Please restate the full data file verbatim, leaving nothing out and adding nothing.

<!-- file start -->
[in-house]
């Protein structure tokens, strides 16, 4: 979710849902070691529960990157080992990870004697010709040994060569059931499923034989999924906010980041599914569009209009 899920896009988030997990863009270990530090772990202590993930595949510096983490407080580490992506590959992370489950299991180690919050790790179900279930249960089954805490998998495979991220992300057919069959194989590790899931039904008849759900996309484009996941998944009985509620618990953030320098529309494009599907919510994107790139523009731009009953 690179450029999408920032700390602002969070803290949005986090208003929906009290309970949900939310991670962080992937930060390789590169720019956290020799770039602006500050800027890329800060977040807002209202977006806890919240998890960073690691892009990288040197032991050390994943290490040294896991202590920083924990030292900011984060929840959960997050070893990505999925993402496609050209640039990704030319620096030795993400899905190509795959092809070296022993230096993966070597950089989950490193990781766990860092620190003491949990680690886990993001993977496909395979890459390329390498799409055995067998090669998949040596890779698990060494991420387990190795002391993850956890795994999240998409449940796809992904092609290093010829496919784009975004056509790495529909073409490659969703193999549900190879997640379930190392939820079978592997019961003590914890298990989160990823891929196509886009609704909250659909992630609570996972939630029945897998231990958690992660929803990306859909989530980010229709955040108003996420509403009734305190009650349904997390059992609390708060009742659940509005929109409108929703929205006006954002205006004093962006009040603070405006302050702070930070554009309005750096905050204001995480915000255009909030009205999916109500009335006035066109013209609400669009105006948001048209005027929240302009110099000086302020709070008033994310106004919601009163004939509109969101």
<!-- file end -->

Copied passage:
[in-house]
């Protein structure tokens, strides 16, 4: 979710849902070691529960990157080992990870004697010709040994060569059931499923034989999924906010980041599914569009209009 899920896009988030997990863009270990530090772990202590993930595949510096983490407080580490992506590959992370489950299991180690919050790790179900279930249960089954805490998998495979991220992300057919069959194989590790899931039904008849759900996309484009996941998944009985509620618990953030320098529309494009599907919510994107790139523009731009009953 690179450029999408920032700390602002969070803290949005986090208003929906009290309970949900939310991670962080992937930060390789590169720019956290020799770039602006500050800027890329800060977040807002209202977006806890919240998890960073690691892009990288040197032991050390994943290490040294896991202590920083924990030292900011984060929840959960997050070893990505999925993402496609050209640039990704030319620096030795993400899905190509795959092809070296022993230096993966070597950089989950490193990781766990860092620190003491949990680690886990993001993977496909395979890459390329390498799409055995067998090669998949040596890779698990060494991420387990190795002391993850956890795994999240998409449940796809992904092609290093010829496919784009975004056509790495529909073409490659969703193999549900190879997640379930190392939820079978592997019961003590914890298990989160990823891929196509886009609704909250659909992630609570996972939630029945897998231990958690992660929803990306859909989530980010229709955040108003996420509403009734305190009650349904997390059992609390708060009742659940509005929109409108929703929205006006954002205006004093962006009040603070405006302050702070930070554009309005750096905050204001995480915000255009909030009205999916109500009335006035066109013209609400669009105006948001048209005027929240302009110099000086302020709070008033994310106004919601009163004939509109969101």